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Monday, 24 June, 2002, 08:35 GMT 09:35 UK
The liberal view on crime
It's why the government's suggestion that benefits could be removed from the parents of young offenders infuriates him.
And why he also believes ideas such as offering rewards for families with a record of prompt council tax payment are worth exploring.
His theory is that perhaps Tony Blair has forgotten his much-repeated catchphrase while in opposition: the need to get tough on the causes of crime.
That is not to downplay the problem, he adds, because there has been a worrying increase in violent crime.
But he adds: "We've got to keep our heads screwed on. We mustn't panic. We must respond and, to go back to the former shadow home secretary's phrase, we've got to concentrate as much on the causes of crime as on dealing with the crime."
Mr Hughes says a key issue is to reach potential offenders early, particularly as he says it is often the case that victims become aggressors, such as children from families where there is a history of abuse.
But he goes on: "It is true that standards of behaviour and respect have dropped and people are more willing to be more verbally and physically aggressive than they used to be against people they don't know."
He blames that to some extent on some of the negative role models presented for young people in the media, but also because there are fewer outlets for "energy consuming" activities for children.
Youngsters no longer start work as early as they once did, he says, and "let out safety valve" activities such as school sports clubs are in decline.
He says it is also vital to ensure role models such as footballers provide a good example to youngsters.
"That is about making sure that if people are high profile they behave and, for example, Leeds footballers who get convicted of affray are dropped from England squads as they should be."
He would also like to enhance a sense of citizenship by introducing a "passing out process a bit like American graduation from high school" which would explain to teenagers their rights and responsibilities to society.
So what about the government's idea of withdrawing benefits from the parents of children who break the law?
"It's completely unfair," he says. "I can hardly believe they think you can justify it.
"Not all kids who misbehave come from families who are on benefit - therefore it is clearly only able to target those whose financial circumstances are at the bottom of the heap.
"The way to do it is through the courts and through fines, no matter whose child they are."
Mr Hughes prefers an approach which examines the idea of offering rewards - carrots - for good behaviour.
"I want my colleagues to look at the idea of whether one might have discounts for reductions in council tax for those who are very good payers of bill," he says.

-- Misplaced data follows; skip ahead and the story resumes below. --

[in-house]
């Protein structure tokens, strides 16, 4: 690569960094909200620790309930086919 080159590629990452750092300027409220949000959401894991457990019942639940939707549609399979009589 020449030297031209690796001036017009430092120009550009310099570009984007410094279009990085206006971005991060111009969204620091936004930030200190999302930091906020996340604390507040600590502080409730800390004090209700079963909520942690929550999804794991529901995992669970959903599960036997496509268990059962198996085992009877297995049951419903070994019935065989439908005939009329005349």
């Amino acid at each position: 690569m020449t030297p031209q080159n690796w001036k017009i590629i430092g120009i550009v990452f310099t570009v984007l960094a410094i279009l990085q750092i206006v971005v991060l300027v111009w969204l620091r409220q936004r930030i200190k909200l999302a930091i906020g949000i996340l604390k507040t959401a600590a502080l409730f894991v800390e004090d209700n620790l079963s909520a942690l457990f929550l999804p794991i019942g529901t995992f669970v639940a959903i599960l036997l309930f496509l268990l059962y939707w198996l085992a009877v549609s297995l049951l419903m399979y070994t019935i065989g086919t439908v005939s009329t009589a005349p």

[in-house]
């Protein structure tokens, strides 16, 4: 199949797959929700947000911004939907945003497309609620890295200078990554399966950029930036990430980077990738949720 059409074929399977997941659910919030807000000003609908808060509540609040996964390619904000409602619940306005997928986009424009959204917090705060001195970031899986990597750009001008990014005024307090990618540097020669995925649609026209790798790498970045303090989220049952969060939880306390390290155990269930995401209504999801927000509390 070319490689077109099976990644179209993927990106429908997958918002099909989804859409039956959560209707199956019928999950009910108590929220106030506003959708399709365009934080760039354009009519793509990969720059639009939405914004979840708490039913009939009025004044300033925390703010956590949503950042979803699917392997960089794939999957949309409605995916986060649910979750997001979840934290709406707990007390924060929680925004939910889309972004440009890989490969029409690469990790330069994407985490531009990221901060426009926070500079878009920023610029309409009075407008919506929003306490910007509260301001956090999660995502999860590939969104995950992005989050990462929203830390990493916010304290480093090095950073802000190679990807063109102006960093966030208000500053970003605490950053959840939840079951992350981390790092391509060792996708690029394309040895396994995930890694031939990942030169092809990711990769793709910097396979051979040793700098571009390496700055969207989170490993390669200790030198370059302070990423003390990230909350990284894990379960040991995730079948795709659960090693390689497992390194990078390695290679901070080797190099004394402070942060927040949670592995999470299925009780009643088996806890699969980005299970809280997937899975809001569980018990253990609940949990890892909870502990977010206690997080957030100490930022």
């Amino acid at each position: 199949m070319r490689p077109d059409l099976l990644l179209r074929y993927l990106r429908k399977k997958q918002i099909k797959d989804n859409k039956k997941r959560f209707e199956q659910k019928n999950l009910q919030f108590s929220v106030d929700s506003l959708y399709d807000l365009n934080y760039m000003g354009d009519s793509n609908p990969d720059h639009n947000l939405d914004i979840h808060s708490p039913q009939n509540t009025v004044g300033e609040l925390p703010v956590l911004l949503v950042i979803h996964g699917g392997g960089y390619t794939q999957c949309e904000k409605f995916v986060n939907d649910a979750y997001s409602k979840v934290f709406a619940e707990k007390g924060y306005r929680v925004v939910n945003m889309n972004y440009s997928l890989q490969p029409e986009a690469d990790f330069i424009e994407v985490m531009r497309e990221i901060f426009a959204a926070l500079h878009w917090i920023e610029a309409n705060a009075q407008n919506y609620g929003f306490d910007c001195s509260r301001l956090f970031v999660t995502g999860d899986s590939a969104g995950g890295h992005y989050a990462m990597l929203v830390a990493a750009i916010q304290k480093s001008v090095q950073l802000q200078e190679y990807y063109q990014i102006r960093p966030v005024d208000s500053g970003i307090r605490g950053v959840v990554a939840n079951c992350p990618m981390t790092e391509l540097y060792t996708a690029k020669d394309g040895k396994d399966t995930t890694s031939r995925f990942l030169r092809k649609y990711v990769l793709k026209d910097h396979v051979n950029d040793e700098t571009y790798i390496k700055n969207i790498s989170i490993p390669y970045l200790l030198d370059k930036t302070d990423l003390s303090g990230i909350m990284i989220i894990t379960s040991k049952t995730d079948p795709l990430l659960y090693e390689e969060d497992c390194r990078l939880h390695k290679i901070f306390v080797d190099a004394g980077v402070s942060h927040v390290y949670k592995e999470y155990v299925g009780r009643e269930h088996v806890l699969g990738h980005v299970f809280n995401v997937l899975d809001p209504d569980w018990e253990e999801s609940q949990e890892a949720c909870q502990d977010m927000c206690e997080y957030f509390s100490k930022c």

"Or discounts on rents for people who are good tenants."
"I am in favour of looking all the time at carrots for families and individuals and using the criminal justice system to give sticks, but not the benefit system, not the tax system," he says.
He describes the performance of David Blunkett as home secretary as "interestingly mixed," saying he has "a dangerous tendency towards authoritarianism which confirms that (he) isn't a liberal".
But he says there have also been high points, including, he says, Liberal Democrat manifesto ideas that Labour has taken and made their own.
He points to action on prison overcrowding, the abolition of vouchers for asylum seekers and the introduction of community support officers working alongside the police.
One area where he has a particular concern is the protection of witnesses.
He hit the headlines over his efforts to persuade witnesses to come forward over the murder of 17-year-old Jamie Robe in south London in 1997.
He said: "One in four crimes gets sorted across the country, one in eight in London, and one of the reasons is people won't give evidence.
"And one of the reasons they won't give evidence is there is no guarantee in advance as to what protection they will get."
In addition, he would give some witnesses a written guarantee that they could give evidence from behind a screen or by video, and not be visible from the public gallery.
He also favours giving them the option - if necessary - of being moved to a new area and making money available to them to relocate businesses.
Other ideas on the agenda for the summer months combine a practical suggestion with a distinctly populist slant.
'Friend of the public'
Traffic wardens, he says, could be cleared from the streets by merging the service with the new neighbourhood safety officers and community support officers.
"So at one and the same time you take away a public enemy number one and you give them a more interesting career.
"It means that suddenly you have someone who is a friend of the public because they are keeping order, dealing with kids bashing in the telephone kiosk, or the litter or the dog mess, as well as helping the police when there is a road block or whatever."
That, he says, would also mean more officers of one kind or another patrolling the streets.
"It could be a liberation for the profession."
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